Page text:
Certainly, this week’s “don’t miss” event is the Dean’s Distinguished Lecture with alumnus Trey Winthrop, the chief financial officer from Bob’s Red Mill. The Milwaukie, Oregon company is an employee-owned operation that places high value on people and relationships. Winthrop will discuss how the company balances growth, strategy and processes in such an environment. RSVP and reserve your place for the Fri., April 14, 10 am event in Stirek Auditorium (Austin 183).

Oregon State College of BusinessIn conjunction with the Austin Family Business Program, Fridays in Austin events will center on the workings of successful family businesses. You can hear from Travis Boersma, president & co-founder of Dutch Bros. Coffee (and runner-up for “don’t miss” event of the week!), who started the company with his brother. RSVP for his talk here. Other events include a discussion panel of financial advisors focused on positioning family businesses to succeed for future generations. Review the Family Business Day page for more details. It’s an all-star lineup!

Also, design students, today is the last day to sign up  for the Senior Mentoring Event. This Portland event pairs seniors in apparel design, interior design, graphic design, or merchandising management with a professional in the student’s field. Apply with your resume.

We’d like to say congratulations to Steven Miller and Moriah Shay! They are among the honorees receiving the Outreach and Engagement Vice Provost Award of Excellence for their “Thinker Tinker Trailer, The College of Business Mobile Makerspace.” In addition to the accolades associated with recognition as one of 10 outstanding examples of outreach and engagement work at Oregon State, they have won $1,000.

As well, let’s congratulate Nathan Braaten, who won the InnovationX PitchFest for his work creating wearable jewelry embedded with a safety alert system.

Remember, all of our news and events information highlights are in The Works, so don’t miss it!

Experian Chairman Don Robert, second from right, with Prof. Anthony Klotz, left, and the students who accompanied him to London this summer.
Experian Chairman Don Robert, second from right, with Prof. Anthony Klotz, left, and the students who accompanied him to London this summer.

Prof. Anthony Klotz’s second summer of leading College of Business students through a course in cross-cultural management in London carried an additional benefit: This year’s group had a front-row seat to history as the United Kingdom opted for Brexit and voted to leave the European Union.

“We arrived in London about a week before the polls closed for the Brexit vote,” said Troy McCool, one of 18 students who accompanied Klotz on the three-week trip, a partnership between the College of Business and INTO; INTO is an OSU partner that helps facilitate international education.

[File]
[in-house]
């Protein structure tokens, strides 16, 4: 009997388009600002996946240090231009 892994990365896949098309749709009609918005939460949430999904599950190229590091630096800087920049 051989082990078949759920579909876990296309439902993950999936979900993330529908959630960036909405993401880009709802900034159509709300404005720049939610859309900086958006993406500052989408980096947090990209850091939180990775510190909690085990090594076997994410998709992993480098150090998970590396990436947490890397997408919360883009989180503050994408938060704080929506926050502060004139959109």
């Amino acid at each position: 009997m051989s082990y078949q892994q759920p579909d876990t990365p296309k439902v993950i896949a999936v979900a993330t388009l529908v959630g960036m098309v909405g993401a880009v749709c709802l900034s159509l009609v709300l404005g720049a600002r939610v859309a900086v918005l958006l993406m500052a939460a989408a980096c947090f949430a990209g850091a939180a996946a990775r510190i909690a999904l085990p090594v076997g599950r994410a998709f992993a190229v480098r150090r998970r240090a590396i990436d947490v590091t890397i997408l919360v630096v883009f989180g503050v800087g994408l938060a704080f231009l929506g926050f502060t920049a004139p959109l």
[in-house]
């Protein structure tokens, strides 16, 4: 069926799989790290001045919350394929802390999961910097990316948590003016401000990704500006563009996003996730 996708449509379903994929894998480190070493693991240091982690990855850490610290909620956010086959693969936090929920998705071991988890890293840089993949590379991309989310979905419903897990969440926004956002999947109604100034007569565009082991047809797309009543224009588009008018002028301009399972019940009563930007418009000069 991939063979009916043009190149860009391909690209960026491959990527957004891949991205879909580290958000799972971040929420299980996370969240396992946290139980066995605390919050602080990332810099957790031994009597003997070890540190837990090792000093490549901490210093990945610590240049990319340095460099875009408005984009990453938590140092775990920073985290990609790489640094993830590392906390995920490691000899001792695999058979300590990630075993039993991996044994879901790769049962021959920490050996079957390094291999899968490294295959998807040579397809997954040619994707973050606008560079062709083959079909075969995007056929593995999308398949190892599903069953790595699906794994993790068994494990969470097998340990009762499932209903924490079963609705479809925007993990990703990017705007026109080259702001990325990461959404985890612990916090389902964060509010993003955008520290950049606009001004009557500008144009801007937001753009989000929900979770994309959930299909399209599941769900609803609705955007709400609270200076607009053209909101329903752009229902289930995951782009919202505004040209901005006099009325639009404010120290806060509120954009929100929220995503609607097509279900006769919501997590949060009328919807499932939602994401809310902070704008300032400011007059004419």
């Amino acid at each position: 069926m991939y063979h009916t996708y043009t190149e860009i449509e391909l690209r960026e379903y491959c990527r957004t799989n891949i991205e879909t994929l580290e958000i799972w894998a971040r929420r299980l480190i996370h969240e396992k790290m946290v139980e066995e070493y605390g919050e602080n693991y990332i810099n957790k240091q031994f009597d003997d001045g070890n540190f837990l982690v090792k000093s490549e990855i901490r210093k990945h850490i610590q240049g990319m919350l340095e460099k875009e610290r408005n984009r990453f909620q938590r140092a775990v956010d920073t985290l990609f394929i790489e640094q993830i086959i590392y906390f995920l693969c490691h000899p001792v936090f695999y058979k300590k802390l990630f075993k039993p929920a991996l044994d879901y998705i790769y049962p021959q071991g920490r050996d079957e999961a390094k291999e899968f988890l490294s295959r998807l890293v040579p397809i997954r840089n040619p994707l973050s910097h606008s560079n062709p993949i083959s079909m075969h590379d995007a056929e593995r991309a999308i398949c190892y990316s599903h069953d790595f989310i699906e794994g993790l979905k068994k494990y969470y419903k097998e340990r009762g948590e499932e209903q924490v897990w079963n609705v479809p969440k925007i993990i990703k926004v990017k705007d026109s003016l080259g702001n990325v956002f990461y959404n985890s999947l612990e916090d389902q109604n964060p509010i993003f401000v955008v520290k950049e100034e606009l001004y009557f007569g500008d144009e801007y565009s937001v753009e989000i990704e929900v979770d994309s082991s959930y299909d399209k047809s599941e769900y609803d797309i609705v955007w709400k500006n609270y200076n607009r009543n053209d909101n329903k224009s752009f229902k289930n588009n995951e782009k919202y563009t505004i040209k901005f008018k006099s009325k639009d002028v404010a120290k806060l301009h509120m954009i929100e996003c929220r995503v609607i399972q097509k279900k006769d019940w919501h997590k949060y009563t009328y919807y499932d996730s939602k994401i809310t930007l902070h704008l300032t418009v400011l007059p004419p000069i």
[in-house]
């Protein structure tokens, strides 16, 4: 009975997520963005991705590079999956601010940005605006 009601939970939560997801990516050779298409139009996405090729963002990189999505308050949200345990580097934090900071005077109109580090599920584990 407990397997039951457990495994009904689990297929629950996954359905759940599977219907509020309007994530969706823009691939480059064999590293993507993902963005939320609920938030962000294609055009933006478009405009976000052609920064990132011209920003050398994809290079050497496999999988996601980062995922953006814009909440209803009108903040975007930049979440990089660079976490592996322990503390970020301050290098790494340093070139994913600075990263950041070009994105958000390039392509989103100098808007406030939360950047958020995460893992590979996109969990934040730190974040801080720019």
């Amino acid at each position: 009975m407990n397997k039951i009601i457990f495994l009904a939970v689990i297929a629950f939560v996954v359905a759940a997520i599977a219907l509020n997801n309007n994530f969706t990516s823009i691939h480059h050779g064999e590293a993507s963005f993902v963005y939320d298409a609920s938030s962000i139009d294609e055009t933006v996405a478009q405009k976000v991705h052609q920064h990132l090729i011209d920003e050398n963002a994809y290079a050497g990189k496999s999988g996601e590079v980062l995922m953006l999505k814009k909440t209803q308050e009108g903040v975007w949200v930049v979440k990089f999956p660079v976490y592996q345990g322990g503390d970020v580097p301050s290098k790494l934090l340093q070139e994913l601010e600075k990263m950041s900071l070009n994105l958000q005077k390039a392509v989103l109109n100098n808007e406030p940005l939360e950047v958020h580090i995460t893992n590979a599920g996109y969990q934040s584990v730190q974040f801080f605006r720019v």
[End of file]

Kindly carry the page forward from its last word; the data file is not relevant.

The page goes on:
“We saw a lot of groups on the street trying to sway voters,” McCool said. “All over the news was stuff about the vote too. For the week leading up to the vote, it all felt like the final vote would be against leaving the EU and that it would all go back to normal. When we woke up on the first Thursday of our trip, we learned that the final tally was to leave. The ramifications were immediate. Overnight their markets lost about 115 million pounds and their currency fell in buying power.”

As they did in 2015, Klotz and his students met with College of Business alumnus Don Robert, chairman of global information services giant Experian. Robert is also on the board of the Bank of England, the British equivalent of the Federal Reserve.

“Don said the BoE had been meeting around the clock in the days leading up to Brexit to plan for how they would stabilize the pound and the economy if the country voted to exit,” Klotz said. “He did not go into many specifics, but he felt positive that the plans that they put in place would be effective. Indeed, although the pound is down from its pre-Brexit level, it has recovered a bit and leveled off since its precipitous fall following the vote.”

London voters, the ones most often encountered by Klotz and the students, were 59.9 percent in favor staying in the EU, and Scotland and Northern Ireland were also heavily in favor of remaining. But nine other regions voted 70 percent or greater to exit, and England as a whole was 53 percent in favor of Brexit, resulting in the overall 52-48 breakdown.

In addition to Robert, Klotz’s students heard from Simon Sproule, chief marketing officer of British car maker Aston Martin.

“Simon is British born and raised,” Klotz said. “He expressed concern over Brexit – but didn’t say whether it was good or bad — since Aston Martin builds all of its cars, by hand, in England and ships them all over the world. We also met with several folks at Unilever, including HR directors and marketing directors in charge of the Hellman’s mayo brand and the Knorr flavoring brand. Again, they expressed sincere surprise at the Brexit outcome, but like everyone else, tried not to inject their personal opinion. All of the students rated these business visits as the best part of the trip. They also talked about how they’ll be able to tell their grandkids they were in London for one of the most historic events in European history.”